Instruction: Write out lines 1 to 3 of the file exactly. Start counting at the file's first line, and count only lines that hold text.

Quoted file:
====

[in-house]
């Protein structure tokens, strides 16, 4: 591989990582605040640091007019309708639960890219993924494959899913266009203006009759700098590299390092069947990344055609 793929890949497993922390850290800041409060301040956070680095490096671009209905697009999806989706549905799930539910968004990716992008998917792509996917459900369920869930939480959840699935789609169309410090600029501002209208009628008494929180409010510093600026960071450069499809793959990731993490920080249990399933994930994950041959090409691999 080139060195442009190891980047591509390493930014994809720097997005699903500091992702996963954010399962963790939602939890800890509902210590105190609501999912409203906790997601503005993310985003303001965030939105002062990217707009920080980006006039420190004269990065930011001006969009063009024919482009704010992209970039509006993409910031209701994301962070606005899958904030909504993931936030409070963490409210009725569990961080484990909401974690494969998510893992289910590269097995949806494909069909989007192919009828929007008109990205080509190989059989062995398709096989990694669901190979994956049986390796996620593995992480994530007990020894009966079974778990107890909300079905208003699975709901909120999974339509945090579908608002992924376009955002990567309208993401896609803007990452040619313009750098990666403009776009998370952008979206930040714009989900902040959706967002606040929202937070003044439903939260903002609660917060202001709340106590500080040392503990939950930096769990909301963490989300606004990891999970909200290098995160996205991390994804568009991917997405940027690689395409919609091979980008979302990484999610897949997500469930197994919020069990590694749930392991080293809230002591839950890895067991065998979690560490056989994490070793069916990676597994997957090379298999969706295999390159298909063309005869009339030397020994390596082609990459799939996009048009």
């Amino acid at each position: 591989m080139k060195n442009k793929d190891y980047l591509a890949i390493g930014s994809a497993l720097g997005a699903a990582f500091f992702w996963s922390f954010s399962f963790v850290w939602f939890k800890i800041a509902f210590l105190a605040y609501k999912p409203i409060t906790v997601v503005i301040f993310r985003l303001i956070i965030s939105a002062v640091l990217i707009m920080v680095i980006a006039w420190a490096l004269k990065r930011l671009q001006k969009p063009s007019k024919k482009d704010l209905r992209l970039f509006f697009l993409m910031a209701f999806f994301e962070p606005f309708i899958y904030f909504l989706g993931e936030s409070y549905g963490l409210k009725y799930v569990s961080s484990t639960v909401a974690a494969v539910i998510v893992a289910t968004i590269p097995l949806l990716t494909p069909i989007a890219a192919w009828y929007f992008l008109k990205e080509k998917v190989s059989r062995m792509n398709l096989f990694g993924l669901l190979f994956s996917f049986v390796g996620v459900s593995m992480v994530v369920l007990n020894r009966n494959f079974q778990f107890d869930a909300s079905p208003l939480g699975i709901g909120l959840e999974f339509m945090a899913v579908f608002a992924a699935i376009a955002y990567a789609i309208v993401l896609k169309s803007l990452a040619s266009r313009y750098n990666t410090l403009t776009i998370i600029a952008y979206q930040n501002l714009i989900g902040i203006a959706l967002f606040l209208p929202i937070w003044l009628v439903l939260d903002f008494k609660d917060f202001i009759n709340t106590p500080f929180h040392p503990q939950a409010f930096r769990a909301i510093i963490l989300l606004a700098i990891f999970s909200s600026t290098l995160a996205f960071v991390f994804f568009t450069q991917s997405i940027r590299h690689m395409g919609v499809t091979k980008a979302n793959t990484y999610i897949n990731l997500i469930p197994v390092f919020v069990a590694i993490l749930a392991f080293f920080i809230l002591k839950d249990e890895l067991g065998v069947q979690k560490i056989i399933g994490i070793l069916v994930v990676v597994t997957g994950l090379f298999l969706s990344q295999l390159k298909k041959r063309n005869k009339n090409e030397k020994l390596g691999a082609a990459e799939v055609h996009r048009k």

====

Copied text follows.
[in-house]
């Protein structure tokens, strides 16, 4: 591989990582605040640091007019309708639960890219993924494959899913266009203006009759700098590299390092069947990344055609 793929890949497993922390850290800041409060301040956070680095490096671009209905697009999806989706549905799930539910968004990716992008998917792509996917459900369920869930939480959840699935789609169309410090600029501002209208009628008494929180409010510093600026960071450069499809793959990731993490920080249990399933994930994950041959090409691999 080139060195442009190891980047591509390493930014994809720097997005699903500091992702996963954010399962963790939602939890800890509902210590105190609501999912409203906790997601503005993310985003303001965030939105002062990217707009920080980006006039420190004269990065930011001006969009063009024919482009704010992209970039509006993409910031209701994301962070606005899958904030909504993931936030409070963490409210009725569990961080484990909401974690494969998510893992289910590269097995949806494909069909989007192919009828929007008109990205080509190989059989062995398709096989990694669901190979994956049986390796996620593995992480994530007990020894009966079974778990107890909300079905208003699975709901909120999974339509945090579908608002992924376009955002990567309208993401896609803007990452040619313009750098990666403009776009998370952008979206930040714009989900902040959706967002606040929202937070003044439903939260903002609660917060202001709340106590500080040392503990939950930096769990909301963490989300606004990891999970909200290098995160996205991390994804568009991917997405940027690689395409919609091979980008979302990484999610897949997500469930197994919020069990590694749930392991080293809230002591839950890895067991065998979690560490056989994490070793069916990676597994997957090379298999969706295999390159298909063309005869009339030397020994390596082609990459799939996009048009």
């Amino acid at each position: 591989m080139k060195n442009k793929d190891y980047l591509a890949i390493g930014s994809a497993l720097g997005a699903a990582f500091f992702w996963s922390f954010s399962f963790v850290w939602f939890k800890i800041a509902f210590l105190a605040y609501k999912p409203i409060t906790v997601v503005i301040f993310r985003l303001i956070i965030s939105a002062v640091l990217i707009m920080v680095i980006a006039w420190a490096l004269k990065r930011l671009q001006k969009p063009s007019k024919k482009d704010l209905r992209l970039f509006f697009l993409m910031a209701f999806f994301e962070p606005f309708i899958y904030f909504l989706g993931e936030s409070y549905g963490l409210k009725y799930v569990s961080s484990t639960v909401a974690a494969v539910i998510v893992a289910t968004i590269p097995l949806l990716t494909p069909i989007a890219a192919w009828y929007f992008l008109k990205e080509k998917v190989s059989r062995m792509n398709l096989f990694g993924l669901l190979f994956s996917f049986v390796g996620v459900s593995m992480v994530v369920l007990n020894r009966n494959f079974q778990f107890d869930a909300s079905p208003l939480g699975i709901g909120l959840e999974f339509m945090a899913v579908f608002a992924a699935i376009a955002y990567a789609i309208v993401l896609k169309s803007l990452a040619s266009r313009y750098n990666t410090l403009t776009i998370i600029a952008y979206q930040n501002l714009i989900g902040i203006a959706l967002f606040l209208p929202i937070w003044l009628v439903l939260d903002f008494k609660d917060f202001i009759n709340t106590p500080f929180h040392p503990q939950a409010f930096r769990a909301i510093i963490l989300l606004a700098i990891f999970s909200s600026t290098l995160a996205f960071v991390f994804f568009t450069q991917s997405i940027r590299h690689m395409g919609v499809t091979k980008a979302n793959t990484y999610i897949n990731l997500i469930p197994v390092f919020v069990a590694i993490l749930a392991f080293f920080i809230l002591k839950d249990e890895l067991g065998v069947q979690k560490i056989i399933g994490i070793l069916v994930v990676v597994t997957g994950l090379f298999l969706s990344q295999l390159k298909k041959r063309n005869k009339n090409e030397k020994l390596g691999a082609a990459e799939v055609h996009r048009k």